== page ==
But then the comments started.
One of the first people to respond to my posts was Karl Steel, then writing as "Karl the Grouchy Medievalist." He mentioned my infant blog at Quod She, prompting the generous Dr Virago to send many readers my way. My blog took off from there: having people respond, even via pseudonym, to what I e-published prompted me to write more, and to take more risks with what I was disseminating. I quickly christened the blog with its current name to ensure that the focus was on the discussion as much as the posts: it was not my desire to make the site all about me, but to use electronic communication to help envision and maybe even bring into being new kinds of scholarly community. I was especially interested in fostering an interdisciplinary space where hierarchies (grad student versus professor versus interested member of the public) and other sortings endemic to the profession (institutional prestige, geographic location, rank, number of publications in peer reviewed journals) were simply beside the point.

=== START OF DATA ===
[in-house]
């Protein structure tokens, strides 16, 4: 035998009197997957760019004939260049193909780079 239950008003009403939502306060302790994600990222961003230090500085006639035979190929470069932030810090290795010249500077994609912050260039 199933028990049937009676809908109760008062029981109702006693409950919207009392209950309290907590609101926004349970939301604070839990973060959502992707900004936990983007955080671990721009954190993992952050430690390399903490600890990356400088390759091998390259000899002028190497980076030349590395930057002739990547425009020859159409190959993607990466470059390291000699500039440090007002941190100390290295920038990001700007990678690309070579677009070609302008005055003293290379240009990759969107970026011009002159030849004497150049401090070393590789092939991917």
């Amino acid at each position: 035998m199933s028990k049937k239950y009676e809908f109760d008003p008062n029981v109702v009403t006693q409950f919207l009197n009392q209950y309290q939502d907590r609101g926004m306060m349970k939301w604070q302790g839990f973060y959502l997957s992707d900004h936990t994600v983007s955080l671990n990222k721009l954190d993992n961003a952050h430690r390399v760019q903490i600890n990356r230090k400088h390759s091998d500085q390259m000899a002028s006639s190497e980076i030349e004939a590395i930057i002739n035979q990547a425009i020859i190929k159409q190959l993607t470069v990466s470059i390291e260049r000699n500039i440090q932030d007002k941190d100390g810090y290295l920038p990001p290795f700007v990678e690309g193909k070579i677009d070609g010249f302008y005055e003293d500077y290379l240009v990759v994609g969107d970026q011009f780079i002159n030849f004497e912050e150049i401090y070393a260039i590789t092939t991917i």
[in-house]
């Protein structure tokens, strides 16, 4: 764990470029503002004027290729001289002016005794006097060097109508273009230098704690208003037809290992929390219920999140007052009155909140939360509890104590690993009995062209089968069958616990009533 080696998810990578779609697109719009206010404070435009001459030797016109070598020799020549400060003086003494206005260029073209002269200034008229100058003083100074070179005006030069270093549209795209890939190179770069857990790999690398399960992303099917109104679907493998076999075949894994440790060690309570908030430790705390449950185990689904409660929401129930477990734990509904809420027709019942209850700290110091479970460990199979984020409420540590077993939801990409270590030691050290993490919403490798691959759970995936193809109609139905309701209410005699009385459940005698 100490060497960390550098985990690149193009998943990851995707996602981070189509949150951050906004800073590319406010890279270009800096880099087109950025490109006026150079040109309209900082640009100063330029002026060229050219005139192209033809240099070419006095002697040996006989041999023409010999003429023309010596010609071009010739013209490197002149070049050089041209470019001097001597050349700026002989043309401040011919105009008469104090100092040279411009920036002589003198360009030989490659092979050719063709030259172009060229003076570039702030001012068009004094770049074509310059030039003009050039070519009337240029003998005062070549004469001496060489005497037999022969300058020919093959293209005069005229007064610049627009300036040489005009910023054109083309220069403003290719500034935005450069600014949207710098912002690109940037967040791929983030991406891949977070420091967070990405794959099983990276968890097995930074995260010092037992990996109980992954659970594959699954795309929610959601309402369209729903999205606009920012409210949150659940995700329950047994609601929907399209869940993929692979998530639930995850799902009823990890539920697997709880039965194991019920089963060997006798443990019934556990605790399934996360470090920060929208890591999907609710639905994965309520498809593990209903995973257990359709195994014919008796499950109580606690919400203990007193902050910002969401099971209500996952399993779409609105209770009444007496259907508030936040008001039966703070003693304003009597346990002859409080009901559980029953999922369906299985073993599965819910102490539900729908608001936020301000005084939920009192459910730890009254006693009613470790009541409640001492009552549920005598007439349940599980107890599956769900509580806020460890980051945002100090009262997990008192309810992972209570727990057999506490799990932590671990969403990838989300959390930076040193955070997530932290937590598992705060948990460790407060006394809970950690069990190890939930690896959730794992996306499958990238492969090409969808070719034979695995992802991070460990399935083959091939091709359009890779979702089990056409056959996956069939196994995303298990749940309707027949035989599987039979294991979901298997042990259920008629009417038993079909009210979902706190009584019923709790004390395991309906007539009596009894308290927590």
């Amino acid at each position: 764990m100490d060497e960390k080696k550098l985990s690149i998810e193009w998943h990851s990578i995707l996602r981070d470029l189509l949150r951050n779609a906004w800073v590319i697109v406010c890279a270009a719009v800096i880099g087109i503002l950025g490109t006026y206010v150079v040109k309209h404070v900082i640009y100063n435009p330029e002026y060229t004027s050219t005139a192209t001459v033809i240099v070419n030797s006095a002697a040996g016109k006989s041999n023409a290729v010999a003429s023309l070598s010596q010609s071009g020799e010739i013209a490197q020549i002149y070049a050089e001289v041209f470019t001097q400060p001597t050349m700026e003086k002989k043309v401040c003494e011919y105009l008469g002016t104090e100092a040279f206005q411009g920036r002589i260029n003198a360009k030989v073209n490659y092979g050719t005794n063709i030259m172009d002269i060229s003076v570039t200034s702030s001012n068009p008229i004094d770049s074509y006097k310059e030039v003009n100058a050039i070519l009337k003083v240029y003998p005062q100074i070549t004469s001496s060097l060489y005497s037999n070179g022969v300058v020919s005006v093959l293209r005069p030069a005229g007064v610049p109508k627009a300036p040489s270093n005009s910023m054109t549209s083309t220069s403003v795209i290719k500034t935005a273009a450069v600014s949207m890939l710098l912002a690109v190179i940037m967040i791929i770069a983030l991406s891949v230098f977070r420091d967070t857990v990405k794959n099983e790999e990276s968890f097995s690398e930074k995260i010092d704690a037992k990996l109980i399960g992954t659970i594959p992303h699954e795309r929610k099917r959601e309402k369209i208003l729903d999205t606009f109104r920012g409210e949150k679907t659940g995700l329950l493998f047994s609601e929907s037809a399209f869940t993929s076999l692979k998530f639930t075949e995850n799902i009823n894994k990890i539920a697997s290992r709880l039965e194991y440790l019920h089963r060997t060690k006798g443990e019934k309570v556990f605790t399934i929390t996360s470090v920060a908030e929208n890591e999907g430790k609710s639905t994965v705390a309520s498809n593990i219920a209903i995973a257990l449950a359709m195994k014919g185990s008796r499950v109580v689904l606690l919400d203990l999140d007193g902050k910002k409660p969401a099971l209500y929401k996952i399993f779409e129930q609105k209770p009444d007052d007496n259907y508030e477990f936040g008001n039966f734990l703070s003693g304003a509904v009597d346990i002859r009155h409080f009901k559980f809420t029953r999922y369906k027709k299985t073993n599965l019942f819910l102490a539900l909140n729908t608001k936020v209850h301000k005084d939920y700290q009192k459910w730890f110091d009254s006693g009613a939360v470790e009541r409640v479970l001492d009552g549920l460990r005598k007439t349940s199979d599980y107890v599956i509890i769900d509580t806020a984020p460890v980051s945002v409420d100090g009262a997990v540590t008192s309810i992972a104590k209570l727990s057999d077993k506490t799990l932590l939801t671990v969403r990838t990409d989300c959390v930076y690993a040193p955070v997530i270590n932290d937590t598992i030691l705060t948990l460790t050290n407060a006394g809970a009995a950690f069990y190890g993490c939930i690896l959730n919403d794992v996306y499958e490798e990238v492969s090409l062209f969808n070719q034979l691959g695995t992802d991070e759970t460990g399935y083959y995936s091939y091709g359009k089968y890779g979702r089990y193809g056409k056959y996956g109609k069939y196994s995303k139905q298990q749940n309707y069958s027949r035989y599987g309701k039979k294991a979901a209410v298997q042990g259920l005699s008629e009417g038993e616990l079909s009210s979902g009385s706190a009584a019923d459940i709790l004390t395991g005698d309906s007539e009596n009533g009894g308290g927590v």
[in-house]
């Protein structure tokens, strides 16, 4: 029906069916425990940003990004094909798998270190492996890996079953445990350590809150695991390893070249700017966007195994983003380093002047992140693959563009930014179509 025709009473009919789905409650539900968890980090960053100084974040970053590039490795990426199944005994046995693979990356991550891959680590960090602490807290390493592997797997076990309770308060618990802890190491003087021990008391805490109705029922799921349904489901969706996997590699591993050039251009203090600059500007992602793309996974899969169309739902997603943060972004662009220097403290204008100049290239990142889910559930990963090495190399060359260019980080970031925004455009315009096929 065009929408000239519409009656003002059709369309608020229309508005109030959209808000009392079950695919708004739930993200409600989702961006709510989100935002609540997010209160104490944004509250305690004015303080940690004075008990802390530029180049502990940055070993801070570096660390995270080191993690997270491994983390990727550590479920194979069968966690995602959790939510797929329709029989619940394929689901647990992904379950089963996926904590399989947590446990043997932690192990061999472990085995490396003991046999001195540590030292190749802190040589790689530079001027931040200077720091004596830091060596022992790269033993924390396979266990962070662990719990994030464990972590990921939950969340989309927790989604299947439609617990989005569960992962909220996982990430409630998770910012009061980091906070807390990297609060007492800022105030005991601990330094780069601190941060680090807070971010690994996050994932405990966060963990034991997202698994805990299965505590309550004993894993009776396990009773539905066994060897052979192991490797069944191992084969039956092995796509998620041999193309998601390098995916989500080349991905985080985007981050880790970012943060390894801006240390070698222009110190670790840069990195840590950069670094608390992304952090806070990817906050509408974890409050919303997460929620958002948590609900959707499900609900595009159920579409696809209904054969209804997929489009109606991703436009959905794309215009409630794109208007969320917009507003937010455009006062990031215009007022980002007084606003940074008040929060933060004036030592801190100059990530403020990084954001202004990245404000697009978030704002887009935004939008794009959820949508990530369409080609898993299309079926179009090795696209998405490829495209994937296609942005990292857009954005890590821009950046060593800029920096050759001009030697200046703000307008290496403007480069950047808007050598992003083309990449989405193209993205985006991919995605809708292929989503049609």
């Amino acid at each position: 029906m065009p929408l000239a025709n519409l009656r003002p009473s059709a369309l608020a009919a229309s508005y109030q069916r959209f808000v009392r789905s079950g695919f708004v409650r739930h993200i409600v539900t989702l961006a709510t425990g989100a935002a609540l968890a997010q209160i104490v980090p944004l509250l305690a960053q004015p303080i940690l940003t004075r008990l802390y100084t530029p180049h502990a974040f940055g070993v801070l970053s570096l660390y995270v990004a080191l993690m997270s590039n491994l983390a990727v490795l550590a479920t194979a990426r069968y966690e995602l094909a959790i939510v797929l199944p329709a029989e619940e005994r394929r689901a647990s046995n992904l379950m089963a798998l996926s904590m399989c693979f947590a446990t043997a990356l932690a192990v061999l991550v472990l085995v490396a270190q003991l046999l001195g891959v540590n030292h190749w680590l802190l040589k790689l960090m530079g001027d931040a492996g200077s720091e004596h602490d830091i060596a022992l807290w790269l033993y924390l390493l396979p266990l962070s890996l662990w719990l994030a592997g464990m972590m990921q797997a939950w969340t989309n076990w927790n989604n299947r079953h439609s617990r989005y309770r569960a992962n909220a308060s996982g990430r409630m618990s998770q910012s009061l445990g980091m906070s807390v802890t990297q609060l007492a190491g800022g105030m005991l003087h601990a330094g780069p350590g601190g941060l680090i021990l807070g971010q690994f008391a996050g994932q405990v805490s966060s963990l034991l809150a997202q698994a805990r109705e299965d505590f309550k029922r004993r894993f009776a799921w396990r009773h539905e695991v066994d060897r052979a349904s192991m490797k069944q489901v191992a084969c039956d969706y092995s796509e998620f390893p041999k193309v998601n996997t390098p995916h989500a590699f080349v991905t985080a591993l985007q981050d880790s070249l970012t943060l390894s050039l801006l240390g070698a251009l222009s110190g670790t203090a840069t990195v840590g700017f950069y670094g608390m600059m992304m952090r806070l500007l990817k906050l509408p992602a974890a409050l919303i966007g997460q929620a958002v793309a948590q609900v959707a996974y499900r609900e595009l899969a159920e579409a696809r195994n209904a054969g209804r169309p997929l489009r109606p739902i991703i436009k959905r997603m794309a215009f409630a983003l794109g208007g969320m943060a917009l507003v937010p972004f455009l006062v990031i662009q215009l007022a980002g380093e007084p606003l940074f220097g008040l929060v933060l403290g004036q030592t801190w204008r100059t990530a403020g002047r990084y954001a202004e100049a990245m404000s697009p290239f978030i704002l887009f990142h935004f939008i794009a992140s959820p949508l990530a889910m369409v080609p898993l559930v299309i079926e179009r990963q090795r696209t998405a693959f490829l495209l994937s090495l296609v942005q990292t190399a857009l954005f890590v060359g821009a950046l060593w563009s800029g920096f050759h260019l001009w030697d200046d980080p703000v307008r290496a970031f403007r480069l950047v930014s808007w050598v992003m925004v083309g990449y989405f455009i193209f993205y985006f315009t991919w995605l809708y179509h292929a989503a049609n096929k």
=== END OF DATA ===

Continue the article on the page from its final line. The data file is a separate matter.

What I posted at ITM continued to be fairly professional in focus and tone. Works in progress were my staple, but every now and then I placed something that contained a shard of biography with its scholarship. On February 8 2006 I mentioned my son Alex for the first time, though not by name. Mostly I focused on what he was reading. Soon, though, fragments of his own writing appeared, and he was joined by his pink-obsessed sister. Though ephemeral, these posts remain among the most important to me. The tone of ITM has changed over the years, becoming a good deal more professional again, so I have moved much of the personal material over to Future Lost Archive and Facebook. But I still enjoy writing about -- and am obsessed with -- the moment of interpretation and those carried in its wake. That is, ficto-criticism.